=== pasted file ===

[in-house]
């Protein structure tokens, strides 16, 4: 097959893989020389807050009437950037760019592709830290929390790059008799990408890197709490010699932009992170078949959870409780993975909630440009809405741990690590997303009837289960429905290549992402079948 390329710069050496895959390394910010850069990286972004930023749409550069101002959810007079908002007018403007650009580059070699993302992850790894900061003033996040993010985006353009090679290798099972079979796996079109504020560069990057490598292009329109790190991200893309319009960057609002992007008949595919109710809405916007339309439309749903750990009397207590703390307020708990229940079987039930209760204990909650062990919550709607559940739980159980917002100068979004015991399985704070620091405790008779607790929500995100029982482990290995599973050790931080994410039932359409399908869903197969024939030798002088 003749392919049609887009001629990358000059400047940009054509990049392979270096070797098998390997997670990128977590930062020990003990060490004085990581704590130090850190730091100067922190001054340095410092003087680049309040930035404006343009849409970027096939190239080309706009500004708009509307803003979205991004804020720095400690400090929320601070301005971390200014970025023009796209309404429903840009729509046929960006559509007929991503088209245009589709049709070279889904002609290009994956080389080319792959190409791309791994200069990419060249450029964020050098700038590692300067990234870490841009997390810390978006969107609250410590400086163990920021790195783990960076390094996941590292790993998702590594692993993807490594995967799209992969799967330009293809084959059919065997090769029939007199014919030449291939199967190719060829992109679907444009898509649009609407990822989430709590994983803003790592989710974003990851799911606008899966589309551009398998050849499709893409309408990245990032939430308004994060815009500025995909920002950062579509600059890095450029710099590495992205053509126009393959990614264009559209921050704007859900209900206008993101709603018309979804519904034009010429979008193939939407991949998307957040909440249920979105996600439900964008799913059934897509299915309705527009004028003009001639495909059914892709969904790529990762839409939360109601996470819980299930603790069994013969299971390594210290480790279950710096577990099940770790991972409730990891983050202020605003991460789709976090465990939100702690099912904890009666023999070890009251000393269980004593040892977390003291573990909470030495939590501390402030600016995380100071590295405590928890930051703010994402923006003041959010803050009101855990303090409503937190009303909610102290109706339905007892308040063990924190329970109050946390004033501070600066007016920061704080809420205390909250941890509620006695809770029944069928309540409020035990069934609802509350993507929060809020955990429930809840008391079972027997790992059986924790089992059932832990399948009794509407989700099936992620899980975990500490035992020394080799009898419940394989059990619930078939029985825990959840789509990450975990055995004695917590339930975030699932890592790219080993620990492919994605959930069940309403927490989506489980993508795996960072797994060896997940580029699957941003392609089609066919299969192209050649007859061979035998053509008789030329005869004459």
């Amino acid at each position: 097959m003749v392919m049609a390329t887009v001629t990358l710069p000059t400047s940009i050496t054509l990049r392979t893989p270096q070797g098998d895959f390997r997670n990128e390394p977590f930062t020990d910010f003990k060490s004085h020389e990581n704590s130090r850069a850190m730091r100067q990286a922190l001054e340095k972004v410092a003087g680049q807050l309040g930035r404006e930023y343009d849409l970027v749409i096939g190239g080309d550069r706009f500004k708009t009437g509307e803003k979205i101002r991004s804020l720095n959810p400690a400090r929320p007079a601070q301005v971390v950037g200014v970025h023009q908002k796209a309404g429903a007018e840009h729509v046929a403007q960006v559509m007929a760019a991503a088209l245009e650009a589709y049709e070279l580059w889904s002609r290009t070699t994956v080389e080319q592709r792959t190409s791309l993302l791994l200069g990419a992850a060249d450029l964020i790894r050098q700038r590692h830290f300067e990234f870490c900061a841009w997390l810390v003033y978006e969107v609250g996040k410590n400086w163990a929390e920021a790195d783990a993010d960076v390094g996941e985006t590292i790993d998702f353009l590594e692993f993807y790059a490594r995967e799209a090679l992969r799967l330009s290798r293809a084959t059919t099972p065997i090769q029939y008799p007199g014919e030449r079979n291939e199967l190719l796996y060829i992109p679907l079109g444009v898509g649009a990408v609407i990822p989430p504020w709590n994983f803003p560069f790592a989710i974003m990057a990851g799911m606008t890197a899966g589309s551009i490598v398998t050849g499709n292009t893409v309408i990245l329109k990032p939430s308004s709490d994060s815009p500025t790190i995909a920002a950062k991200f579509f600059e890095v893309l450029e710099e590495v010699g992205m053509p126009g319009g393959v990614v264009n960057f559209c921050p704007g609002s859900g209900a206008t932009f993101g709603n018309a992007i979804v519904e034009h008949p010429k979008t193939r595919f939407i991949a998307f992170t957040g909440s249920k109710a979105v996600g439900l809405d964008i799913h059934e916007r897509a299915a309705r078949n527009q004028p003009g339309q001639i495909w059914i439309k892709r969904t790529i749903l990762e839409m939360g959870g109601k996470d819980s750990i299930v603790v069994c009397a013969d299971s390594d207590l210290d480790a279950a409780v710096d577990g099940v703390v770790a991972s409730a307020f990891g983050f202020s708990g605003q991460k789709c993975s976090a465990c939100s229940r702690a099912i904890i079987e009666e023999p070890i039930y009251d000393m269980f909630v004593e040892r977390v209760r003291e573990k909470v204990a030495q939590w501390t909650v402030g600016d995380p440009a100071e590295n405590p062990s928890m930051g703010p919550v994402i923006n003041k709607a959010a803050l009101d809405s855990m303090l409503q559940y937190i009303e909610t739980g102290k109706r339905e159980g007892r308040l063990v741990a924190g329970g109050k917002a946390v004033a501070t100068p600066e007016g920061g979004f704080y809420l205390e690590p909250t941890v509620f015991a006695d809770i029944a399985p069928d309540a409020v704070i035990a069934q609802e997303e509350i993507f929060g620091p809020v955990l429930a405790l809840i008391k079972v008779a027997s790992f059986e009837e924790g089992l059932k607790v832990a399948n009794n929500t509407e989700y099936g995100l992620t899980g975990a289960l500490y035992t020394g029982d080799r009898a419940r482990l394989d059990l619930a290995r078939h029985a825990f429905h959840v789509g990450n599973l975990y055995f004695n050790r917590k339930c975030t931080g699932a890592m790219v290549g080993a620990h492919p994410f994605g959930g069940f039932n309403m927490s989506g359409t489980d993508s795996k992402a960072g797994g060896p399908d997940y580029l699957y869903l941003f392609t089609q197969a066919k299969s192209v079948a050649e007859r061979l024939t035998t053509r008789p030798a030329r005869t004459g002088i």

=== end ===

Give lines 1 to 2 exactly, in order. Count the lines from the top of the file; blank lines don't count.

[in-house]
């Protein structure tokens, strides 16, 4: 097959893989020389807050009437950037760019592709830290929390790059008799990408890197709490010699932009992170078949959870409780993975909630440009809405741990690590997303009837289960429905290549992402079948 390329710069050496895959390394910010850069990286972004930023749409550069101002959810007079908002007018403007650009580059070699993302992850790894900061003033996040993010985006353009090679290798099972079979796996079109504020560069990057490598292009329109790190991200893309319009960057609002992007008949595919109710809405916007339309439309749903750990009397207590703390307020708990229940079987039930209760204990909650062990919550709607559940739980159980917002100068979004015991399985704070620091405790008779607790929500995100029982482990290995599973050790931080994410039932359409399908869903197969024939030798002088 003749392919049609887009001629990358000059400047940009054509990049392979270096070797098998390997997670990128977590930062020990003990060490004085990581704590130090850190730091100067922190001054340095410092003087680049309040930035404006343009849409970027096939190239080309706009500004708009509307803003979205991004804020720095400690400090929320601070301005971390200014970025023009796209309404429903840009729509046929960006559509007929991503088209245009589709049709070279889904002609290009994956080389080319792959190409791309791994200069990419060249450029964020050098700038590692300067990234870490841009997390810390978006969107609250410590400086163990920021790195783990960076390094996941590292790993998702590594692993993807490594995967799209992969799967330009293809084959059919065997090769029939007199014919030449291939199967190719060829992109679907444009898509649009609407990822989430709590994983803003790592989710974003990851799911606008899966589309551009398998050849499709893409309408990245990032939430308004994060815009500025995909920002950062579509600059890095450029710099590495992205053509126009393959990614264009559209921050704007859900209900206008993101709603018309979804519904034009010429979008193939939407991949998307957040909440249920979105996600439900964008799913059934897509299915309705527009004028003009001639495909059914892709969904790529990762839409939360109601996470819980299930603790069994013969299971390594210290480790279950710096577990099940770790991972409730990891983050202020605003991460789709976090465990939100702690099912904890009666023999070890009251000393269980004593040892977390003291573990909470030495939590501390402030600016995380100071590295405590928890930051703010994402923006003041959010803050009101855990303090409503937190009303909610102290109706339905007892308040063990924190329970109050946390004033501070600066007016920061704080809420205390909250941890509620006695809770029944069928309540409020035990069934609802509350993507929060809020955990429930809840008391079972027997790992059986924790089992059932832990399948009794509407989700099936992620899980975990500490035992020394080799009898419940394989059990619930078939029985825990959840789509990450975990055995004695917590339930975030699932890592790219080993620990492919994605959930069940309403927490989506489980993508795996960072797994060896997940580029699957941003392609089609066919299969192209050649007859061979035998053509008789030329005869004459």